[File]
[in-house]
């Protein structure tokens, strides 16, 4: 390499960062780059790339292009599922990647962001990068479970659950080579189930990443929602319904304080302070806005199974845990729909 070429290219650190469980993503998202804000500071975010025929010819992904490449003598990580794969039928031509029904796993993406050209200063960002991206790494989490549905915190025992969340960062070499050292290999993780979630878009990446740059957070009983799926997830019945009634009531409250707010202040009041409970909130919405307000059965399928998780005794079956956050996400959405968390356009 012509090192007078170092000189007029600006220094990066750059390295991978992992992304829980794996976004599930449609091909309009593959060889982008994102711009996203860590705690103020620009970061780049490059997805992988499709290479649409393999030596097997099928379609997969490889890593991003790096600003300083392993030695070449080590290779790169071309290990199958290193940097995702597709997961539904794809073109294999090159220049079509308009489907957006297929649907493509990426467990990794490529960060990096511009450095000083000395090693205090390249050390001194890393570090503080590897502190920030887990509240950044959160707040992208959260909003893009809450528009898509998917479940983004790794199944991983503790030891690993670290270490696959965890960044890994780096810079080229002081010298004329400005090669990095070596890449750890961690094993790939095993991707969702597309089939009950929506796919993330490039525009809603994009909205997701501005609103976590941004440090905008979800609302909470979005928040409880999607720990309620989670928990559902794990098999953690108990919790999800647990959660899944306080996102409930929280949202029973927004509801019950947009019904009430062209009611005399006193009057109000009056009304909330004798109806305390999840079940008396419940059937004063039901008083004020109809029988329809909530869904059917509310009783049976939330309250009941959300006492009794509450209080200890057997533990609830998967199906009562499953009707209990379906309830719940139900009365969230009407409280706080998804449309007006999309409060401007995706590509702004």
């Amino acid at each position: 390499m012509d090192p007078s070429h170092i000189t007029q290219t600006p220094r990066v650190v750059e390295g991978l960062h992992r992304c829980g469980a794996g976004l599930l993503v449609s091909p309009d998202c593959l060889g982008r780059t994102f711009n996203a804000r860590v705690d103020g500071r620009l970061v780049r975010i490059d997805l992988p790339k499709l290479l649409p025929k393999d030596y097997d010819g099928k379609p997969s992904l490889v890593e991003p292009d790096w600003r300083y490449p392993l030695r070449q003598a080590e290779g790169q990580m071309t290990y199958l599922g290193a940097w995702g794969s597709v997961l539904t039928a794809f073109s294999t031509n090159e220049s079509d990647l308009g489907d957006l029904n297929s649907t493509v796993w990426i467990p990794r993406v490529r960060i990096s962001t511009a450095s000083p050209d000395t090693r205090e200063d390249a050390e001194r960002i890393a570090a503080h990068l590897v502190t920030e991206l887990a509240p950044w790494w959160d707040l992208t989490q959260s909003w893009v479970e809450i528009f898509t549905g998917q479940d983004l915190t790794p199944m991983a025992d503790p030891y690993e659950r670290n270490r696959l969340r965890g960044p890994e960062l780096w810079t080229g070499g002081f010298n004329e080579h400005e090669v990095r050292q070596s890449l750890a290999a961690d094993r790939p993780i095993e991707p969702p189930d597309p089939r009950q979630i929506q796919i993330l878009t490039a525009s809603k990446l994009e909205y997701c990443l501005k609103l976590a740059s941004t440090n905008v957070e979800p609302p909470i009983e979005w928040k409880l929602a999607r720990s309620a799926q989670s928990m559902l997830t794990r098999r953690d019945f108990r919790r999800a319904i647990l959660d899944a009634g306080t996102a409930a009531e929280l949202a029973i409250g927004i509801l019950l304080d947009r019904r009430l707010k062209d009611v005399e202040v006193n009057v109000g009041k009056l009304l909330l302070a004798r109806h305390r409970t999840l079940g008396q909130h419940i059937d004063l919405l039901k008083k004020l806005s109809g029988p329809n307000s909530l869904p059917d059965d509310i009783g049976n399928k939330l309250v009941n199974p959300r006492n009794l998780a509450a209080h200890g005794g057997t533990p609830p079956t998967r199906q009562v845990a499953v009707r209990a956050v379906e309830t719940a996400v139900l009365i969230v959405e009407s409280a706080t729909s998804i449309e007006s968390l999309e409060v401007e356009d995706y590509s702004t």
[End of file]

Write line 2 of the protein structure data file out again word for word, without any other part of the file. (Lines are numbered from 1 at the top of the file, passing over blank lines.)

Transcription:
């Protein structure tokens, strides 16, 4: 390499960062780059790339292009599922990647962001990068479970659950080579189930990443929602319904304080302070806005199974845990729909 070429290219650190469980993503998202804000500071975010025929010819992904490449003598990580794969039928031509029904796993993406050209200063960002991206790494989490549905915190025992969340960062070499050292290999993780979630878009990446740059957070009983799926997830019945009634009531409250707010202040009041409970909130919405307000059965399928998780005794079956956050996400959405968390356009 012509090192007078170092000189007029600006220094990066750059390295991978992992992304829980794996976004599930449609091909309009593959060889982008994102711009996203860590705690103020620009970061780049490059997805992988499709290479649409393999030596097997099928379609997969490889890593991003790096600003300083392993030695070449080590290779790169071309290990199958290193940097995702597709997961539904794809073109294999090159220049079509308009489907957006297929649907493509990426467990990794490529960060990096511009450095000083000395090693205090390249050390001194890393570090503080590897502190920030887990509240950044959160707040992208959260909003893009809450528009898509998917479940983004790794199944991983503790030891690993670290270490696959965890960044890994780096810079080229002081010298004329400005090669990095070596890449750890961690094993790939095993991707969702597309089939009950929506796919993330490039525009809603994009909205997701501005609103976590941004440090905008979800609302909470979005928040409880999607720990309620989670928990559902794990098999953690108990919790999800647990959660899944306080996102409930929280949202029973927004509801019950947009019904009430062209009611005399006193009057109000009056009304909330004798109806305390999840079940008396419940059937004063039901008083004020109809029988329809909530869904059917509310009783049976939330309250009941959300006492009794509450209080200890057997533990609830998967199906009562499953009707209990379906309830719940139900009365969230009407409280706080998804449309007006999309409060401007995706590509702004």